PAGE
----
HTML 5 is the new major version of HTML. HTML5 brings a host of new elements and attributes to allow developers to make their documents more easily understood by other systems (especially search engines). In addition, HTML 5 will also include fancy APIs for drawing graphics on screen, storing data offline, dragging and dropping, and a lot more. Here are new HTML5 tags that will make it easier for you to write your Web sites.
In HTML 5, there is only one doctype. It is declared in the beginning of the page by <!DOCTYPE HTML>. It simply tells the browser that it’s dealing with an HTML-document.
<video> and <audio>
<input> type attributes
The <canvas> tag gives HTML a bitmapped surface to work with, much like what you would use with GDI+ or the .NET Image object. While <canvas> isn’t perfect (layers need to be replicated by using multiple canvas objects stacked on top of each other, for example), it is a great way to build charts and graphs, which have been a traditional weak spot in HTML, as well as custom graphics. And that is just a start!
<header> and <footer>
The <header> and <footer> tags are two of the new semantic tags available. These two tags do not get you anything above and beyond <div> for the actual display. But they will reap long-term rewards for your search engine efforts, since the search engines will be able to tell the difference between “content” and things that are important to the user but that aren’t the actual content.
The nav-tag is used to contain navigational elements, such as the main navigation on a site or more specialized navigation like next/previous-links.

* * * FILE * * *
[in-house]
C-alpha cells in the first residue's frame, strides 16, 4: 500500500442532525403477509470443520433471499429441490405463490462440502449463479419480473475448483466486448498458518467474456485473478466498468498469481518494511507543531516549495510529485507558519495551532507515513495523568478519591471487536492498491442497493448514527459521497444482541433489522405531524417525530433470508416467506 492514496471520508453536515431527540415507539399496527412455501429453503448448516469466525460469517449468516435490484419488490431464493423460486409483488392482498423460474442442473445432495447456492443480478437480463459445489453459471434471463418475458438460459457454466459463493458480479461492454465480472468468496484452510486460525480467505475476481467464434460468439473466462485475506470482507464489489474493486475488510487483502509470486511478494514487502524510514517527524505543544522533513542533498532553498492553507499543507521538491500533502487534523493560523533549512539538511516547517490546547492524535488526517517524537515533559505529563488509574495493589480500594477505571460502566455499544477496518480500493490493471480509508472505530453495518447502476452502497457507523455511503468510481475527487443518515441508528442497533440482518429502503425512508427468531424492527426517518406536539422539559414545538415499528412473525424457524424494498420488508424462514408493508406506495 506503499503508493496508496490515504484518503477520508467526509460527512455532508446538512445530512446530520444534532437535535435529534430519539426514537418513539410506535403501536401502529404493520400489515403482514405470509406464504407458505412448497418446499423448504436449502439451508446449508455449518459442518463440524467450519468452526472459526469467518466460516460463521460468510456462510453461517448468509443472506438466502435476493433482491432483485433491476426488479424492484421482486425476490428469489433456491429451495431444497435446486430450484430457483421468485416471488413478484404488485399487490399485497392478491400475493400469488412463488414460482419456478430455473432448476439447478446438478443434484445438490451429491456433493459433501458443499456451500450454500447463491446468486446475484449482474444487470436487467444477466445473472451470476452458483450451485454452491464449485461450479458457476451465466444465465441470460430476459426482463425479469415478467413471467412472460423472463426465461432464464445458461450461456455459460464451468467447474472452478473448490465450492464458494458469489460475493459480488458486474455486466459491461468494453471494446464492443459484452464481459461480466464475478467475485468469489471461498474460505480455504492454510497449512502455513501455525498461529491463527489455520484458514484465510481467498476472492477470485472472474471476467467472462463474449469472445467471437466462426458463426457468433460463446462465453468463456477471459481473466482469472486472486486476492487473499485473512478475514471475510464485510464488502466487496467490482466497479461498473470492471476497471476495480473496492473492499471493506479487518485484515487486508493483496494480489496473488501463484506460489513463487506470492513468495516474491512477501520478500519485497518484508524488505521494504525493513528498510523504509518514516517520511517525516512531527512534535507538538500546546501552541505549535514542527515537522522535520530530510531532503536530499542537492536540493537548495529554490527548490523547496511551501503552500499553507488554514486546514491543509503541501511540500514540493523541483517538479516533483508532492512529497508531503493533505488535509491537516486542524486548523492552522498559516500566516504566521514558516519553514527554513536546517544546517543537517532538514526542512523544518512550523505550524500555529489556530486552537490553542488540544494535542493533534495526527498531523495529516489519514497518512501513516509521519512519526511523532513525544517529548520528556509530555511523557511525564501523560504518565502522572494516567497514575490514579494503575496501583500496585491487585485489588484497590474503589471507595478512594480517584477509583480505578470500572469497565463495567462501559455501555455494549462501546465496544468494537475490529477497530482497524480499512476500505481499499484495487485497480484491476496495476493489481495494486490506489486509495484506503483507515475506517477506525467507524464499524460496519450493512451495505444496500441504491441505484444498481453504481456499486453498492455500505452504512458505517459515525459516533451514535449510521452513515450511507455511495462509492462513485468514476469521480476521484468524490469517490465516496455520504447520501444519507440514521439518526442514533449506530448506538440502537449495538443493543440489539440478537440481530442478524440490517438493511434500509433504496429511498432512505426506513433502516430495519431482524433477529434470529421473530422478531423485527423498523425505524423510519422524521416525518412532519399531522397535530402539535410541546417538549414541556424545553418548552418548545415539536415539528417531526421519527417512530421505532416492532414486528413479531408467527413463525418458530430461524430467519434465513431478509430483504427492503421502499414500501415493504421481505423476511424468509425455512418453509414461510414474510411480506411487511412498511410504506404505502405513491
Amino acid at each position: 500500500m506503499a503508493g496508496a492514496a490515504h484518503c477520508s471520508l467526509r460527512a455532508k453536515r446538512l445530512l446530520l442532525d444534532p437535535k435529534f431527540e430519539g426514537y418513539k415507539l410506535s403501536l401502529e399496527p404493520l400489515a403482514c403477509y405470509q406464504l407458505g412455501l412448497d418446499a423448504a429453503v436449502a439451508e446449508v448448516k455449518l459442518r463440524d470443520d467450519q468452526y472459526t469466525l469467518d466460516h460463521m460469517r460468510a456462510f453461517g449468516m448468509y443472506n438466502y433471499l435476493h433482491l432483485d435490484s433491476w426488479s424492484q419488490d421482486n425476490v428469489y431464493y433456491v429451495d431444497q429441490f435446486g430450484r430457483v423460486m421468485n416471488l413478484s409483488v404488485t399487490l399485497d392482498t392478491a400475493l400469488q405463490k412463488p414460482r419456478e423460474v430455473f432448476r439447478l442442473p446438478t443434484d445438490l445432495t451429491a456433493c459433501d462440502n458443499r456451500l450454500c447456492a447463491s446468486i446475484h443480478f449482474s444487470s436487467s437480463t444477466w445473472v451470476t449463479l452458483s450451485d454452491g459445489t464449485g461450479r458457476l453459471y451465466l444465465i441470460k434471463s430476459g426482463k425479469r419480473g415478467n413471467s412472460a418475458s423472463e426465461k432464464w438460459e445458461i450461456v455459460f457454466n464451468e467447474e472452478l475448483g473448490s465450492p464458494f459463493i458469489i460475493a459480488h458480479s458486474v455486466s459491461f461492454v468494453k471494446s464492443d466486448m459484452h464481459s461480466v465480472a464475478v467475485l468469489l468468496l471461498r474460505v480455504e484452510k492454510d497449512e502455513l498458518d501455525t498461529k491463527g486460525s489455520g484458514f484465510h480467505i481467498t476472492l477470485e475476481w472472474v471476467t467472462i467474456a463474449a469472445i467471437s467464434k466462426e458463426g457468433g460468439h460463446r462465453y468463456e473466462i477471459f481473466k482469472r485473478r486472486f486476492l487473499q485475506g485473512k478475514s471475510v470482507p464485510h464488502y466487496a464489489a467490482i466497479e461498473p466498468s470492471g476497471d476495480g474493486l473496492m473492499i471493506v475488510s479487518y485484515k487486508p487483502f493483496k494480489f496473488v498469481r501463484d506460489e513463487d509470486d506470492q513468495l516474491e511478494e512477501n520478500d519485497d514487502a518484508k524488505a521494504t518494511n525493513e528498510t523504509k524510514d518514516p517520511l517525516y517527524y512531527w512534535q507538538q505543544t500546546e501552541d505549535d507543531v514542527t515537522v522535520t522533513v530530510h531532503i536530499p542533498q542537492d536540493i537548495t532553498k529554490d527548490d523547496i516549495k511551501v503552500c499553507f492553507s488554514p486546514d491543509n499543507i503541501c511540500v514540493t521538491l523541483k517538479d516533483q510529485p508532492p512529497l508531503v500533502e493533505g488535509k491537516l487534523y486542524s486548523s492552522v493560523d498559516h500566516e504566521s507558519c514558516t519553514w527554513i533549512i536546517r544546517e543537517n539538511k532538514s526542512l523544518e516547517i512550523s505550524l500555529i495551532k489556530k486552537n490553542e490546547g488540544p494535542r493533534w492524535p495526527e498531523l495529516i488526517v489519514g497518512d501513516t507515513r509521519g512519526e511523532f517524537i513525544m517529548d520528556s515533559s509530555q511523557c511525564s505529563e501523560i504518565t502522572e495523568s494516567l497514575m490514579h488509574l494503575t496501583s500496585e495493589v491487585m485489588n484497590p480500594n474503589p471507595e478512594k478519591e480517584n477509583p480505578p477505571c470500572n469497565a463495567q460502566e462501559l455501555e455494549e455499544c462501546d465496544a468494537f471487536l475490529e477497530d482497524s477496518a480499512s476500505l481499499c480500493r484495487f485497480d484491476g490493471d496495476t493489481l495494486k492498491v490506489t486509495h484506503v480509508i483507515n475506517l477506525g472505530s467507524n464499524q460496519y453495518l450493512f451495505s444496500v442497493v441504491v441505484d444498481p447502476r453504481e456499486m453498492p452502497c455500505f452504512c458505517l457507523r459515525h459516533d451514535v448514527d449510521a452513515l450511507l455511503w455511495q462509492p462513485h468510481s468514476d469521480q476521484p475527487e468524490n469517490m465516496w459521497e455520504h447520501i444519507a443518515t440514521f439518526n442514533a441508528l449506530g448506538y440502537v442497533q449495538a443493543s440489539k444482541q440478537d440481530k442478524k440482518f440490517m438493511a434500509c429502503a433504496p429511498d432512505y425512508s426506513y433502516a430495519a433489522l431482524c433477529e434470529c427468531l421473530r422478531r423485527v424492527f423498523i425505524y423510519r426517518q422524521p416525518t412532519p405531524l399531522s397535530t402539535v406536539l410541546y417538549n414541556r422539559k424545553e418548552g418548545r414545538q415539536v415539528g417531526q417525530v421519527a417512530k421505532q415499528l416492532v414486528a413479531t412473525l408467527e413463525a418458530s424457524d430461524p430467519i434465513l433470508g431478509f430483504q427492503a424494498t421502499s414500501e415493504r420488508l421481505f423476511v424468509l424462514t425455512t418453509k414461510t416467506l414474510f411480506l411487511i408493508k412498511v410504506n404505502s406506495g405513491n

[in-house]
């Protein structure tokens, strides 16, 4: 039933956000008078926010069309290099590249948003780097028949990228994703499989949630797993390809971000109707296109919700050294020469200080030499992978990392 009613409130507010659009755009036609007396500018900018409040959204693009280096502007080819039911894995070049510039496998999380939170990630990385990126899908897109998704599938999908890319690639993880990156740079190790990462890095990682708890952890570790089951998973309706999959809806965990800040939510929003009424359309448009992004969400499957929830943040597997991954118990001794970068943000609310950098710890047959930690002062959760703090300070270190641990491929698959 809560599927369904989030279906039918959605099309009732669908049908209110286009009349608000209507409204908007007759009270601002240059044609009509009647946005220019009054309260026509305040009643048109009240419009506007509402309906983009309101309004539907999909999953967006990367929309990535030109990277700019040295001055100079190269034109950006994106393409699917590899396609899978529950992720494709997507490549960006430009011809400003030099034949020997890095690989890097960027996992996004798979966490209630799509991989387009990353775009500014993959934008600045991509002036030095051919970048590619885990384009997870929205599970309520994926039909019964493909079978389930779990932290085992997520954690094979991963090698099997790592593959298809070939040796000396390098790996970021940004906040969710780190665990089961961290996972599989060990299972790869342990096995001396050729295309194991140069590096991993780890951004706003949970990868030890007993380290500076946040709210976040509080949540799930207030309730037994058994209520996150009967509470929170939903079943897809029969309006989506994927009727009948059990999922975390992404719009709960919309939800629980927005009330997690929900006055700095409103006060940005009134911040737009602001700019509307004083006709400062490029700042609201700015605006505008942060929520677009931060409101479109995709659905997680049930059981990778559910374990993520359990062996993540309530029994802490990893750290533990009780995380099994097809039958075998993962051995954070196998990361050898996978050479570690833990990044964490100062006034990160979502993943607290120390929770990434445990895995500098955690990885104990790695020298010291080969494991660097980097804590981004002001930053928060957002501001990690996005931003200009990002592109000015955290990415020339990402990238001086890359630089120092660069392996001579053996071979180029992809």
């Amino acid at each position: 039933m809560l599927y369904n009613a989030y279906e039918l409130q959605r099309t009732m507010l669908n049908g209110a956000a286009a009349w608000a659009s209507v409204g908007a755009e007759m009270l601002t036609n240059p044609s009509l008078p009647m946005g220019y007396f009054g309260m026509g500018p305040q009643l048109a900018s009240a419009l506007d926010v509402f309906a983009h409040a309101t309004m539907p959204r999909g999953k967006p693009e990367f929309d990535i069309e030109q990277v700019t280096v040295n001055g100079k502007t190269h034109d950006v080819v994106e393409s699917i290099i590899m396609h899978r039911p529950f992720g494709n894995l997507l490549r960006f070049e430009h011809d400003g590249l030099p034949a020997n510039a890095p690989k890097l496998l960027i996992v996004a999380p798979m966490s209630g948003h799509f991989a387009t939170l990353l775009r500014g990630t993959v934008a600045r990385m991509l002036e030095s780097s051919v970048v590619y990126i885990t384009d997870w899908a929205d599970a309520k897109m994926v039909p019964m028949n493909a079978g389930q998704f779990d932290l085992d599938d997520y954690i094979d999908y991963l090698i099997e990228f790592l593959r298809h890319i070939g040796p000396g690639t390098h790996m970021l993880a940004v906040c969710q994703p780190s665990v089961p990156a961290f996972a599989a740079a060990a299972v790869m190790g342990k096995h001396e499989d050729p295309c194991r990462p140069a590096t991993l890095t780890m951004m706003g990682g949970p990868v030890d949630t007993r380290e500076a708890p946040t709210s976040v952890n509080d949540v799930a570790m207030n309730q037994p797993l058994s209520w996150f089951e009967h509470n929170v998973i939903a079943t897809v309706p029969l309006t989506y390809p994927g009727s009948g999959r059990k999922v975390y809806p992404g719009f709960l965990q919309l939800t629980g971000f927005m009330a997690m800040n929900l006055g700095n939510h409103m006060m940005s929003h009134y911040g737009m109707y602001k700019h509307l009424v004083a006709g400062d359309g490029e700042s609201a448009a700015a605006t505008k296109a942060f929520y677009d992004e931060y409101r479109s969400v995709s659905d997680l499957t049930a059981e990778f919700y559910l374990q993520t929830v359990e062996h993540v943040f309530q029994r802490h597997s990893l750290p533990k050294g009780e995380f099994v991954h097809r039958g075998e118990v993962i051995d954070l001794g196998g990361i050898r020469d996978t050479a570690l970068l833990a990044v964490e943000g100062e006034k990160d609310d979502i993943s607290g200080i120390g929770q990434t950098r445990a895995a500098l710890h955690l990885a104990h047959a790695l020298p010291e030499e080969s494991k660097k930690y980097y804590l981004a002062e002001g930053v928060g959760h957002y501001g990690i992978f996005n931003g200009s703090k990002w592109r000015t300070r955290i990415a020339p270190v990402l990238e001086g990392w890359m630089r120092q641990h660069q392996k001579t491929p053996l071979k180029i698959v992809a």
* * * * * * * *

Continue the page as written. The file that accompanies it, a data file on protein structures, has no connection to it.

<article> and <section>
The <article> and <section> tags are two more semantic tags that will boost your search engine visibility. Articles can be composed of multiple sections, and a section can have multiple articles. Confusing? Not really. An article represents a full block of content, and a section is a piece of a bigger whole. For example, if you are looking at a blog, the front page might have a section for the listing of all the posts, and each post would be an article with a section for the actual post and another for comments.
The aside tag is used to wrap around content related to the main content of the page that could still stand on it’s own and make sense.
<figure> and <figcaption>
<figure> is a container for content (typically images, but it can be anything), and <figcaption> (which gets put inside the <figure> tag) provides a caption or subtitle for the contents of the <figure> tag. For example, you could have four images representing charts of sales growth within a <figure> tag, and a <figcaption> with text like “Year-to-year sales growth, 1989 – 1993.” The images would be shown next to each other with the text running below all four.
<progress> and <meter> are similar. You use <progress> for a task or a “measure how complete something is” scenario. It also has an indeterminate mode for something that has an unknown duration (like searching a database). The <meter> tag is for gauges and measurements of value (thermometers, quantity used, etc.). While they may look alike on the screen in many cases, they do have different semantic meanings.
What other new tags have you found especially useful? Share your HTML5 experiences with us.